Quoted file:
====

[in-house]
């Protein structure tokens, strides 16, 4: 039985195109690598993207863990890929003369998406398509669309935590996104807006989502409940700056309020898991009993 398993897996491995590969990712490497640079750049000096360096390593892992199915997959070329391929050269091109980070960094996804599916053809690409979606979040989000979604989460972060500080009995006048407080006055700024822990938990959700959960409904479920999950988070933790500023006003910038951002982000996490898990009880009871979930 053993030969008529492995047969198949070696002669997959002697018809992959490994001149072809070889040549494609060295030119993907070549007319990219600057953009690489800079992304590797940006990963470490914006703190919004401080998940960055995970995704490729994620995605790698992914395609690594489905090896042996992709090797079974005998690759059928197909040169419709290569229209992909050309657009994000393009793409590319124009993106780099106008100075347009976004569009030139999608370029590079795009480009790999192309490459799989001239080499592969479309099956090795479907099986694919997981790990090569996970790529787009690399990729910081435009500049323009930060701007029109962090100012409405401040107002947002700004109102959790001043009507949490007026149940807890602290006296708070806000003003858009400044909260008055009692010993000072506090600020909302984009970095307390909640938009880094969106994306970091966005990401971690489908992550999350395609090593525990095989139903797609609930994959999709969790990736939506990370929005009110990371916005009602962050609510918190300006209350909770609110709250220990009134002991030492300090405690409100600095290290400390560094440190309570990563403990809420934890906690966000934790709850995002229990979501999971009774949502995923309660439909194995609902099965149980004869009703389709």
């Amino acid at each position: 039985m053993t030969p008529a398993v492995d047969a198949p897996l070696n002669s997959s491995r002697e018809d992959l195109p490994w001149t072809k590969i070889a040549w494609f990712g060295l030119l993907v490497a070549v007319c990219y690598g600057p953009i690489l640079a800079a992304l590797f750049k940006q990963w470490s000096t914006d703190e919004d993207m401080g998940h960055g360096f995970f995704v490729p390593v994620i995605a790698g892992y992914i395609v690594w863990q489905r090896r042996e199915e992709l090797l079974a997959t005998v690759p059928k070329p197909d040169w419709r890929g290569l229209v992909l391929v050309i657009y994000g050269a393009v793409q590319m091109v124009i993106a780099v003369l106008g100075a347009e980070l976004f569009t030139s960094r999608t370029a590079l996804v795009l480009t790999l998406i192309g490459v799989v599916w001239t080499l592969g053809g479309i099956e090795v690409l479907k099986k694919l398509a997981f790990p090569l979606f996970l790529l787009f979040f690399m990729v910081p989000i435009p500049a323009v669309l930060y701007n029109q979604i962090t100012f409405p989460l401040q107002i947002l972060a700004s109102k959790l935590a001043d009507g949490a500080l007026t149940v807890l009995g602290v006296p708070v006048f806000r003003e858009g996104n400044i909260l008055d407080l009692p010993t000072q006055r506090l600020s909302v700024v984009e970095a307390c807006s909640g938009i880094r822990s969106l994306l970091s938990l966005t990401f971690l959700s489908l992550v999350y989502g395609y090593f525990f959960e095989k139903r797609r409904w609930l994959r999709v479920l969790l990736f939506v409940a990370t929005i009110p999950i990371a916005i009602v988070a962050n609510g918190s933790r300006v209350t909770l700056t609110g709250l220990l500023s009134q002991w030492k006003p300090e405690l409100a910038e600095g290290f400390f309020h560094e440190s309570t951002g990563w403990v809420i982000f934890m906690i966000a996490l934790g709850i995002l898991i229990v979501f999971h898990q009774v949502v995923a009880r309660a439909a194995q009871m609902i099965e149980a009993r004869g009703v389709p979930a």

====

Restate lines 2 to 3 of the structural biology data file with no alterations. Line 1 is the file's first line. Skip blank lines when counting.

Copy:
């Protein structure tokens, strides 16, 4: 039985195109690598993207863990890929003369998406398509669309935590996104807006989502409940700056309020898991009993 398993897996491995590969990712490497640079750049000096360096390593892992199915997959070329391929050269091109980070960094996804599916053809690409979606979040989000979604989460972060500080009995006048407080006055700024822990938990959700959960409904479920999950988070933790500023006003910038951002982000996490898990009880009871979930 053993030969008529492995047969198949070696002669997959002697018809992959490994001149072809070889040549494609060295030119993907070549007319990219600057953009690489800079992304590797940006990963470490914006703190919004401080998940960055995970995704490729994620995605790698992914395609690594489905090896042996992709090797079974005998690759059928197909040169419709290569229209992909050309657009994000393009793409590319124009993106780099106008100075347009976004569009030139999608370029590079795009480009790999192309490459799989001239080499592969479309099956090795479907099986694919997981790990090569996970790529787009690399990729910081435009500049323009930060701007029109962090100012409405401040107002947002700004109102959790001043009507949490007026149940807890602290006296708070806000003003858009400044909260008055009692010993000072506090600020909302984009970095307390909640938009880094969106994306970091966005990401971690489908992550999350395609090593525990095989139903797609609930994959999709969790990736939506990370929005009110990371916005009602962050609510918190300006209350909770609110709250220990009134002991030492300090405690409100600095290290400390560094440190309570990563403990809420934890906690966000934790709850995002229990979501999971009774949502995923309660439909194995609902099965149980004869009703389709």
């Amino acid at each position: 039985m053993t030969p008529a398993v492995d047969a198949p897996l070696n002669s997959s491995r002697e018809d992959l195109p490994w001149t072809k590969i070889a040549w494609f990712g060295l030119l993907v490497a070549v007319c990219y690598g600057p953009i690489l640079a800079a992304l590797f750049k940006q990963w470490s000096t914006d703190e919004d993207m401080g998940h960055g360096f995970f995704v490729p390593v994620i995605a790698g892992y992914i395609v690594w863990q489905r090896r042996e199915e992709l090797l079974a997959t005998v690759p059928k070329p197909d040169w419709r890929g290569l229209v992909l391929v050309i657009y994000g050269a393009v793409q590319m091109v124009i993106a780099v003369l106008g100075a347009e980070l976004f569009t030139s960094r999608t370029a590079l996804v795009l480009t790999l998406i192309g490459v799989v599916w001239t080499l592969g053809g479309i099956e090795v690409l479907k099986k694919l398509a997981f790990p090569l979606f996970l790529l787009f979040f690399m990729v910081p989000i435009p500049a323009v669309l930060y701007n029109q979604i962090t100012f409405p989460l401040q107002i947002l972060a700004s109102k959790l935590a001043d009507g949490a500080l007026t149940v807890l009995g602290v006296p708070v006048f806000r003003e858009g996104n400044i909260l008055d407080l009692p010993t000072q006055r506090l600020s909302v700024v984009e970095a307390c807006s909640g938009i880094r822990s969106l994306l970091s938990l966005t990401f971690l959700s489908l992550v999350y989502g395609y090593f525990f959960e095989k139903r797609r409904w609930l994959r999709v479920l969790l990736f939506v409940a990370t929005i009110p999950i990371a916005i009602v988070a962050n609510g918190s933790r300006v209350t909770l700056t609110g709250l220990l500023s009134q002991w030492k006003p300090e405690l409100a910038e600095g290290f400390f309020h560094e440190s309570t951002g990563w403990v809420i982000f934890m906690i966000a996490l934790g709850i995002l898991i229990v979501f999971h898990q009774v949502v995923a009880r309660a439909a194995q009871m609902i099965e149980a009993r004869g009703v389709p979930a």